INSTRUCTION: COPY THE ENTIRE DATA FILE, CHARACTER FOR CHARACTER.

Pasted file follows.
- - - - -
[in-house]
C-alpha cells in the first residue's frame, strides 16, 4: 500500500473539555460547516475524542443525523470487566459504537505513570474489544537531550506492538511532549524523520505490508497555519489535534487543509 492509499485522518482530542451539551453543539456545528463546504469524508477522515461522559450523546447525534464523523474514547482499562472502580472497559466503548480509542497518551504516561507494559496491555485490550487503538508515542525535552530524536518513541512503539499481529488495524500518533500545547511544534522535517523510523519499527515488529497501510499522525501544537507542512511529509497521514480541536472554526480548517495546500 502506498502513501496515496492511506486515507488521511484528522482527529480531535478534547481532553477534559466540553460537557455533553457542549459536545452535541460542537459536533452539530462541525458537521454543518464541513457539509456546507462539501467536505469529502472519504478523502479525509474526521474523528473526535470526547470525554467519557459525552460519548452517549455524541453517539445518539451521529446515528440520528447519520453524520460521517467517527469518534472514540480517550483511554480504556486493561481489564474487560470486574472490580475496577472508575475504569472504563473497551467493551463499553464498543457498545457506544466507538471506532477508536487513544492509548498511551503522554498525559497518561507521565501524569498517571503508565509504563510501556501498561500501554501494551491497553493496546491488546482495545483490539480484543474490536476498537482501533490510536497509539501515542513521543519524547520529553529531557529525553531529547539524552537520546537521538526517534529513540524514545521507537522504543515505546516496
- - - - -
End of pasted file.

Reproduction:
[in-house]
C-alpha cells in the first residue's frame, strides 16, 4: 500500500473539555460547516475524542443525523470487566459504537505513570474489544537531550506492538511532549524523520505490508497555519489535534487543509 492509499485522518482530542451539551453543539456545528463546504469524508477522515461522559450523546447525534464523523474514547482499562472502580472497559466503548480509542497518551504516561507494559496491555485490550487503538508515542525535552530524536518513541512503539499481529488495524500518533500545547511544534522535517523510523519499527515488529497501510499522525501544537507542512511529509497521514480541536472554526480548517495546500 502506498502513501496515496492511506486515507488521511484528522482527529480531535478534547481532553477534559466540553460537557455533553457542549459536545452535541460542537459536533452539530462541525458537521454543518464541513457539509456546507462539501467536505469529502472519504478523502479525509474526521474523528473526535470526547470525554467519557459525552460519548452517549455524541453517539445518539451521529446515528440520528447519520453524520460521517467517527469518534472514540480517550483511554480504556486493561481489564474487560470486574472490580475496577472508575475504569472504563473497551467493551463499553464498543457498545457506544466507538471506532477508536487513544492509548498511551503522554498525559497518561507521565501524569498517571503508565509504563510501556501498561500501554501494551491497553493496546491488546482495545483490539480484543474490536476498537482501533490510536497509539501515542513521543519524547520529553529531557529525553531529547539524552537520546537521538526517534529513540524514545521507537522504543515505546516496